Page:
Look out – a (procurement) SQuID is loose in Wales!

One little-considered advantage of devolution in the UK has been to allow Wales and Scotland to become more independent in their public procurement activity.  And that has led to these devolved countries taking the lead and showing the way for English public procurement in some areas.

Of course, they have some built in advantages. Value Wales, who have the task of driving public sector procurement performance in Wales, told me some time ago that, “we can get about 12 people in a room who represent 95% of Welsh public procurement”. The biggest councils, a handful of hospitals and universities and a couple of large agencies (such as the DVLA) and you pretty much have all the key stakeholders together. You need a very big room to do that for English public procurement.

One area of interest for Wales is their approach to supplier registration and pre-qualification. Whitehall*has made some progress, but there is no joining up between the different sectors (central government, local authorities, health etc), while Wales are pursuing a common approach across all their sectors – as are Scotland, I understand.

The Welsh system is amusingly called SQuID – Supplier Qualification Information Database.  It is “a Welsh Assembly Government initiative to make the qualification process across Wales more efficient for the public sector and industry”.  The objectives of SQuID are :

  • Standardise as far as possible the pre-qualification process for suppliers to the Welsh public sector, whilst allowing buyers to tailor the questions to meet the specific requirements of the procurement.
  • Increase the transparency of the selection process and how responses will be evaluated – so that suppliers are able to work out easily whether or not they wish to bid for a particular opportunity, how to optimise their proposal and how to present it in an effective way.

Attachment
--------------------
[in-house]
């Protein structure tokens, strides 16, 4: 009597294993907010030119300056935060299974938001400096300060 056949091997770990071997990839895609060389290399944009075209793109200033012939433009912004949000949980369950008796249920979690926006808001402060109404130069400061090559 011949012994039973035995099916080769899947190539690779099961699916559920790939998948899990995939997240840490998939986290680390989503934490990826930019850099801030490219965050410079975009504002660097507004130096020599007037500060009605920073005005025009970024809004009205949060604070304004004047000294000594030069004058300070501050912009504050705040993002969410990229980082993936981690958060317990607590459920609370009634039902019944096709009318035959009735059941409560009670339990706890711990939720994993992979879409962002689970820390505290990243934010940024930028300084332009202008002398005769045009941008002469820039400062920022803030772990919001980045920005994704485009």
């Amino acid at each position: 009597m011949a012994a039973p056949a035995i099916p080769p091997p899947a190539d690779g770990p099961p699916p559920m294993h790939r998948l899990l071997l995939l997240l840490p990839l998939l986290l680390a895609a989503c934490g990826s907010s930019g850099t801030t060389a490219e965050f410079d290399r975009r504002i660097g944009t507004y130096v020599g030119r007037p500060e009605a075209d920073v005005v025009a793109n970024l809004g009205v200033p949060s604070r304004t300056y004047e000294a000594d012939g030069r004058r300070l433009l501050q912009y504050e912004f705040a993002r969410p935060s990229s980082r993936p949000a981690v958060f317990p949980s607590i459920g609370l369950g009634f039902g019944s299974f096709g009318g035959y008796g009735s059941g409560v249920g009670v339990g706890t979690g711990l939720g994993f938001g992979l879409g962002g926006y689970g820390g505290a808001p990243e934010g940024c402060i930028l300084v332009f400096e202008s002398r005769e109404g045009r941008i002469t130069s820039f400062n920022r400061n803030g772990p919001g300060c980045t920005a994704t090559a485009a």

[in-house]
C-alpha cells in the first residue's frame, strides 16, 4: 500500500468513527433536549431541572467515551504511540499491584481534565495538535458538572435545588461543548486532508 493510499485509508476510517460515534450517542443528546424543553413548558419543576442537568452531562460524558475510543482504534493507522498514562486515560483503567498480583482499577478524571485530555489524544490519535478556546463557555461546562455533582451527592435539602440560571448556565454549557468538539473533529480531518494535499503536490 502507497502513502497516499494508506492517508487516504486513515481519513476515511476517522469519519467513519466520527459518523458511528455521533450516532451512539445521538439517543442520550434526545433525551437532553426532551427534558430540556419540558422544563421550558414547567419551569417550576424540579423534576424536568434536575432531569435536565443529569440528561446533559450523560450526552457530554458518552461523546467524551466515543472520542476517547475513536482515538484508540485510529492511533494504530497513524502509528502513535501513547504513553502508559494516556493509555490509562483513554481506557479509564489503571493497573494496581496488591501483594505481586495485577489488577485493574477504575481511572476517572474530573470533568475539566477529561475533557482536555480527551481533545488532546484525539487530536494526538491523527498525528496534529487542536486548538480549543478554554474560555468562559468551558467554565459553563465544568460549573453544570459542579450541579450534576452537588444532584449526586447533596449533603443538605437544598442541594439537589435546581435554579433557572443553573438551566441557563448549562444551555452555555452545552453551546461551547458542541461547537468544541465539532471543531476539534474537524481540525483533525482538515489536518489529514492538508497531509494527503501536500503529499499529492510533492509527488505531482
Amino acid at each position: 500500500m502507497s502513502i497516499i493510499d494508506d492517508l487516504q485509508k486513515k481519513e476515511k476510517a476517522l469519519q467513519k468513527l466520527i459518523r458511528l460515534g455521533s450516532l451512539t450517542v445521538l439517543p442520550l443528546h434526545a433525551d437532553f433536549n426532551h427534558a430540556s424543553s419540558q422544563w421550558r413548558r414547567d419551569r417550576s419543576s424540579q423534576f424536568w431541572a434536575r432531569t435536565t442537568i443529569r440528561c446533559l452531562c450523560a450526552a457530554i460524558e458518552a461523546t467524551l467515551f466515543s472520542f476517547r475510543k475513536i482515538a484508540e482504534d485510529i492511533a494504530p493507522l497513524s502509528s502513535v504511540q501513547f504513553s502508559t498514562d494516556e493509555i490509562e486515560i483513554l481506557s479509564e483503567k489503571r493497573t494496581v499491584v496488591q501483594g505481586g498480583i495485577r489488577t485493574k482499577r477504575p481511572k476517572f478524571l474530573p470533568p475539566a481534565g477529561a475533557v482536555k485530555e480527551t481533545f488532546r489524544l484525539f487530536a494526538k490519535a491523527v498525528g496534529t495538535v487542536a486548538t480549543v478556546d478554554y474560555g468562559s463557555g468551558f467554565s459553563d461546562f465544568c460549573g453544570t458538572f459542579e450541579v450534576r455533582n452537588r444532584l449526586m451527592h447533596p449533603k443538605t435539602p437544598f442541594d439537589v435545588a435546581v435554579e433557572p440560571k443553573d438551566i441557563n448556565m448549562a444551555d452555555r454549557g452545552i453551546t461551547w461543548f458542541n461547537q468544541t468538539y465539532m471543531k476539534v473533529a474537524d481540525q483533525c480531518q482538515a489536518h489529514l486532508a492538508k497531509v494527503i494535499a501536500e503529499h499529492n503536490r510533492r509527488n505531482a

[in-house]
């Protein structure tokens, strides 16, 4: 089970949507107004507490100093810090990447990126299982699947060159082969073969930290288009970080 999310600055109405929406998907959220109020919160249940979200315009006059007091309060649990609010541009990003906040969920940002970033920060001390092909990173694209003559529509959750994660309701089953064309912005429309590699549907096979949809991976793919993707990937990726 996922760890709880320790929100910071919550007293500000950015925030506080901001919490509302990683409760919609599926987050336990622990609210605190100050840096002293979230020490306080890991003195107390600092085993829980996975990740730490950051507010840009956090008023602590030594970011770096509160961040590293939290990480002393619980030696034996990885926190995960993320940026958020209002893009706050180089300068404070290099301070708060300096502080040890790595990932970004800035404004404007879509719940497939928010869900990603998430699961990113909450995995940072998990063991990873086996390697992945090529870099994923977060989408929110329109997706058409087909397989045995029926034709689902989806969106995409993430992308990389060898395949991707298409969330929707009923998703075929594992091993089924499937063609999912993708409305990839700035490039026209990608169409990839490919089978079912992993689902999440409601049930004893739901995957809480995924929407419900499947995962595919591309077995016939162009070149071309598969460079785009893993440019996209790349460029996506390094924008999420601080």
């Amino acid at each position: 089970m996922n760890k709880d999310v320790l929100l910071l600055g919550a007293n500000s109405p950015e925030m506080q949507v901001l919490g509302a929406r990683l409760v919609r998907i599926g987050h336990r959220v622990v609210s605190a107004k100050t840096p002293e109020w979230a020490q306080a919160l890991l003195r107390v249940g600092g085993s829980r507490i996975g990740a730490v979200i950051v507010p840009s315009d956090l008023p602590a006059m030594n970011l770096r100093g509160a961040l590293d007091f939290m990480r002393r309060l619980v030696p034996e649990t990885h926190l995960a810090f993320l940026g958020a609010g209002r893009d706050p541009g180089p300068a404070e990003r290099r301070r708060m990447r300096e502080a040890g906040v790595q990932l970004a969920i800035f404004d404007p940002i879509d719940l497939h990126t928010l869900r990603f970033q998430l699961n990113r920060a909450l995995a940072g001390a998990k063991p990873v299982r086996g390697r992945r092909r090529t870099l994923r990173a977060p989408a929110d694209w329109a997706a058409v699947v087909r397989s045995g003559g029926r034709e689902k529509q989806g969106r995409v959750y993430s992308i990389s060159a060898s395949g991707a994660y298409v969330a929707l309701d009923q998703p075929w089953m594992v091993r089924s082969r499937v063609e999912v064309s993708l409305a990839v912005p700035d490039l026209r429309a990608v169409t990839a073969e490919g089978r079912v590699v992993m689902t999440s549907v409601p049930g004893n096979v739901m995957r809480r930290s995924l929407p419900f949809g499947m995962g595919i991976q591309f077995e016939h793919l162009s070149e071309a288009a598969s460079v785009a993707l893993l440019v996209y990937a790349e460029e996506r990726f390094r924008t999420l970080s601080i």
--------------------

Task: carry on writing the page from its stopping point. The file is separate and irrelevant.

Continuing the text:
• Increase the efficiency for both suppliers and buyers, by allowing standard questions and answers to be stored for future use, by keeping the number of questions to a minimum, and also by encouraging buyers to only seek information from suppliers if they can be clear about exactly how the information will be used.

SQuID has a number of elements. The most advanced is an extensive and carefully chosen set of standard PQQ questions for buyers to use, with very good guidance both for buyers and for bidders (in terms of how their answers will be scored).  Buyers can choose the standard questions they want for their procurement, tailor the guidance for bidders and finally add any requirement-specific questions needed – more support around this is provided.  It’s in what we might call ‘beta testing’ phase at the moment.

For bidders, the aim is for the SQuID database to store their responses to standard questions. They can re-use previous answers for future procurements, or of course modify them if they wish.  This is a bit of a holy grail for public procurement – it is also a stated objective in England, but hasn’t yet been achieved. (“For all procurements in common commodities we will ensure systems allow suppliers to tell us their prequalification data once – and not submit the same data time and time again” - Cabinet Office announcement, Feb 2011).

The other element of SQuID that is admirable is the strong and clear emphasis on a risk based approach to supplier qualification and selection. Too often, public procurers don’t think about this properly. As one example in the SQuID material points out, if your provider of window cleaning services goes bust, you can find another one quickly and easily. So why include a load of questions about financial performance and stability in the PQQ?

Credit to the team behind SQuID – particularly Sue Hurrell of Value Wales (a very smart procurement person, and a big loss to OGC when she “emigrated”):  and Peter Marshall of Commerce Decisions, who provide the AWARD tool that forms part of the BravoSolution driven e-Procurement suite used in Wales.  And hopefully the Government Procurement team in Cabinet Office are aware of what Wales are up to and are learning what they can from activity in the Principality, and vice versa of course.

There’s more good stuff going on over the Severn Bridge -  we’ll have another post  shortly...

* Whitehall is talking about reducing the need for PQQs via more use of “open” tenders,  but even that won’t eliminate the need for what we might call supplier enablement / registration. So the issue of suppliers having to submit data on multiple occasions is still relevant.  

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